A young girl was one day sold to a rich man of Ancient
Egypt. He treated her well, naming her Rhodopis for her fair skin and rosy
cheeks. Unlike the other slave girls, he kept her for companionship, and gave
her shoes made from petals of the flowers of the Nile. The other girls were jealous of the favor shown on her. One day, the other girls
cornered her on the Nile River while she was doing laundry. Taking one of her
slippers, they threw it in the air. To their amazement a falcon swooped in and
stole the slipper.
Later, flying over a festival the Pharaoh was attending, the
falcon dropped the slipper in his lap. Seeing a sign of divine prophecy he
declared the girl’s foot that fit the slipper would be his Great Royal Wife.
Searching along the River for any girls foot that could fit, he came across Rhodopis crying for the gift she received. After so many girls, the Pharaoh finally found his future bride. Freeing her she became his wife and Queen of Egypt.
Neferneferuaten Nefertiti (ca. 1370-1330 BC) was an Egyptian queen and the Great Royal Wife of Akhenaten, an Egyptian Pharaoh. She and her husband were known for a religious revolution, in which they worshiped 1 god only, Aten, or the sun disc. They were responsible for the creation of a whole new religion which changed the ways of religion within Egypt. With her husband, she reigned at what was the wealthiest period of Ancient Egyptian history. Some scholars believe that Nefertiti ruled briefly as Neferneferuaten after her husband’s death and before the accession of Tutankhamun, although this identification is a matter of ongoing debate.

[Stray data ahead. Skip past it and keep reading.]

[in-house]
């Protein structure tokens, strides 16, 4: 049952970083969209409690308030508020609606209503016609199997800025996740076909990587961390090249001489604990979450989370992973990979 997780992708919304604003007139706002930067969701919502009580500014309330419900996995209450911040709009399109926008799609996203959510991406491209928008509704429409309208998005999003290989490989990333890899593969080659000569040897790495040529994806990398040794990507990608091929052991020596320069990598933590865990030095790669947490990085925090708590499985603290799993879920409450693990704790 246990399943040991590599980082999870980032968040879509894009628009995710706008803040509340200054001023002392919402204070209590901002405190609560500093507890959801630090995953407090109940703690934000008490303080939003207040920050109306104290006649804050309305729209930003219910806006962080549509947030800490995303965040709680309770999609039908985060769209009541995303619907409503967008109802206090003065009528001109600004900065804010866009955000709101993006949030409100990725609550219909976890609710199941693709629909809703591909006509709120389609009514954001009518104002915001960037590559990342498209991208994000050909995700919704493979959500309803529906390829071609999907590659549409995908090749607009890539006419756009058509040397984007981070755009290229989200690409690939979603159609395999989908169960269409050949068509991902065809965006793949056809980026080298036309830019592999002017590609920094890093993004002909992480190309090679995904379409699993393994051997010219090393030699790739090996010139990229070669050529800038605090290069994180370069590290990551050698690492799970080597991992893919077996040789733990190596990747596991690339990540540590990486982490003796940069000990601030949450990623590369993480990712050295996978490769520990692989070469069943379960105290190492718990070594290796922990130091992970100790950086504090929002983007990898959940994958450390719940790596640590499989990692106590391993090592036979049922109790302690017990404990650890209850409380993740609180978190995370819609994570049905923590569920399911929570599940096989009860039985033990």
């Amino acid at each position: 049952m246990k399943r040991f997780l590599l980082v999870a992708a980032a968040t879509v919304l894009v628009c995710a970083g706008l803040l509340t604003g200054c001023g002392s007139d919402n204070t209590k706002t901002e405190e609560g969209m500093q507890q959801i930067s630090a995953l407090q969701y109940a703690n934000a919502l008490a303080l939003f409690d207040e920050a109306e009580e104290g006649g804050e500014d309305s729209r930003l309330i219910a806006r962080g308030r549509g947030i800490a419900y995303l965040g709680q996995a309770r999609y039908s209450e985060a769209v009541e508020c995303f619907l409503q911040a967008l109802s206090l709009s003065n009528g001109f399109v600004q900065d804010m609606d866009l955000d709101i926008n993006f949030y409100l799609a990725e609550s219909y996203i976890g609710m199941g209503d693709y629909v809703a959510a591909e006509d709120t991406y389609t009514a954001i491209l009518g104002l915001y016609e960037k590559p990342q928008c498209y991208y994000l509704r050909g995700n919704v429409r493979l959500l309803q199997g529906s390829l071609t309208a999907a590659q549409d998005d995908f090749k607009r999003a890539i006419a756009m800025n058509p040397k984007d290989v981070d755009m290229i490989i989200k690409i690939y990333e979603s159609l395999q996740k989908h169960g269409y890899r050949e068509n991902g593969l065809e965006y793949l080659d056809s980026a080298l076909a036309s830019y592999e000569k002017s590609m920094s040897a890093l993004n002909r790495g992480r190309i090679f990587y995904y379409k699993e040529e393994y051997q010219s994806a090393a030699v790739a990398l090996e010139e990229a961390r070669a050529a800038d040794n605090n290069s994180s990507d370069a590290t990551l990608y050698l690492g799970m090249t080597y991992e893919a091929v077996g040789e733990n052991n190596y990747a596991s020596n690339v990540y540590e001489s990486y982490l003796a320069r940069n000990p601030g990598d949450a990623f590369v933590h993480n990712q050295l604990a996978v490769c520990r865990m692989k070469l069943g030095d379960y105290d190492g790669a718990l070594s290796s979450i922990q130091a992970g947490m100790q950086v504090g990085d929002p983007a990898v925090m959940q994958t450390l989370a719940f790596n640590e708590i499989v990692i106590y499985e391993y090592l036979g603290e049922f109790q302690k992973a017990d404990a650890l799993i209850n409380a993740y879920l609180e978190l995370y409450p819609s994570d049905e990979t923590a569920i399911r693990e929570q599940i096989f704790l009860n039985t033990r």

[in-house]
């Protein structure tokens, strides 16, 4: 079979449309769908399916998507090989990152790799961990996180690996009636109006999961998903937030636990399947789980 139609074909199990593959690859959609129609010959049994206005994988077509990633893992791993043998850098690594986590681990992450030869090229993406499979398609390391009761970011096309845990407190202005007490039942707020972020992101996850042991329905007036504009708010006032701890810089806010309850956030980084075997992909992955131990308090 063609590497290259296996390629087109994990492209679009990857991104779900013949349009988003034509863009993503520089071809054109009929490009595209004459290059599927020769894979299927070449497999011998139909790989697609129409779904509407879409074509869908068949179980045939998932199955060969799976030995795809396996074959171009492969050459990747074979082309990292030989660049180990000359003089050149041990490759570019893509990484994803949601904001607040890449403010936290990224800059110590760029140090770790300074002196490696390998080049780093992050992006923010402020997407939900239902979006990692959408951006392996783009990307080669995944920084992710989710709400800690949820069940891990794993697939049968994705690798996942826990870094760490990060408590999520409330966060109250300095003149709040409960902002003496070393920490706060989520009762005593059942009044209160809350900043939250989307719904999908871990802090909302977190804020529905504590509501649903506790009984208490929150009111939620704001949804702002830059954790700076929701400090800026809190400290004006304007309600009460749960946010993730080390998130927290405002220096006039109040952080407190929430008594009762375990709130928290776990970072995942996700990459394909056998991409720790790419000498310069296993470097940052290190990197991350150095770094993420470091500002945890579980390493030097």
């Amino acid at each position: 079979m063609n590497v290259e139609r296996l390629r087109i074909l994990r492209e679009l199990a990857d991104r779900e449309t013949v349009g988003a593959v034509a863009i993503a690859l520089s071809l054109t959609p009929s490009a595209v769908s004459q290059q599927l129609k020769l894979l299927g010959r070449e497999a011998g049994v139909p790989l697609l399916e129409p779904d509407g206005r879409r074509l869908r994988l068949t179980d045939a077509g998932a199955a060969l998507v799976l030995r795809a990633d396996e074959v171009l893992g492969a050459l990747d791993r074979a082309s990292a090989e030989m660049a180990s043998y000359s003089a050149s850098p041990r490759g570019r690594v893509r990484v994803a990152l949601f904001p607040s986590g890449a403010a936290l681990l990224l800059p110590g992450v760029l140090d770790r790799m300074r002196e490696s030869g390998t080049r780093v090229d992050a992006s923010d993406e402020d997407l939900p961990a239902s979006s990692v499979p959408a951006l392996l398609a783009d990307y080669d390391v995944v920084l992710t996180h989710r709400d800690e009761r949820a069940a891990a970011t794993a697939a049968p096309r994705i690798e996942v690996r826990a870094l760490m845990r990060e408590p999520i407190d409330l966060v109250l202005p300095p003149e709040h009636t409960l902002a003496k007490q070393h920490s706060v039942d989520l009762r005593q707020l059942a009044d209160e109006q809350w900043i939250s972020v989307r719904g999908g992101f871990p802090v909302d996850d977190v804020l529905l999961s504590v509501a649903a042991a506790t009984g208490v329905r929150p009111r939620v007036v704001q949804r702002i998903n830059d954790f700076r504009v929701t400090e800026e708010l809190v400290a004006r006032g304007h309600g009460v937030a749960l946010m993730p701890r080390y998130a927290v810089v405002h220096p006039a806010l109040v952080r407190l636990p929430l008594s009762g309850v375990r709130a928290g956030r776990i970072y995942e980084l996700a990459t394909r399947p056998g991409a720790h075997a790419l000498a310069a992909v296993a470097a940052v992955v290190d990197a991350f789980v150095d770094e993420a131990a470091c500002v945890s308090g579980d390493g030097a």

She was made famous by her bust, now in Berlin, Germany’s Neues Museum. It’s one of the most copied works of ancient Egypt. It was attributed to the sculptor Thutmose, and it was found in his workshop. The bust is notable for exemplifying the understanding Ancient Egyptians had regarding realistic facial proportions.
Painted cedar ushabti of Yuya, an Egyptian nobleman during the 18th Dynasty and father of Queen Tiye, Great Royal Wife of Amenhotep III. Artist unknown; ca. 1390-1352 BCE. From the tomb of Yuya and his wife Tjuyu in the Valley of the Kings; now in the Metropolitan Museum of Art.
Iset was a secondary wife or concubine of Thutmose II. Iset was the mother of Thutmose III, the only son of Thutmose II. This statue of Iset made from black granite by Thutmose III after his father’s death, the king honored his mother by preparing this statue for her.
Although in these later instances Iset is referred to as “Great Royal Wife”, during the reign of Thutmose II the great royal wife was Hatshepsut. Thutmose II died in 1479 BC and, after his death, Hatshepsut became regent for the young king Thutmose III. Thutmose III became the head of the armies of Egypt as he grew up.
Her son Tuthmosis III depicts his mother several times in his tomb in the Valley of the Kings. In KV34 there are depictions of the king with several female family members on one of the pillars. His mother Queen Isis is prominently featured.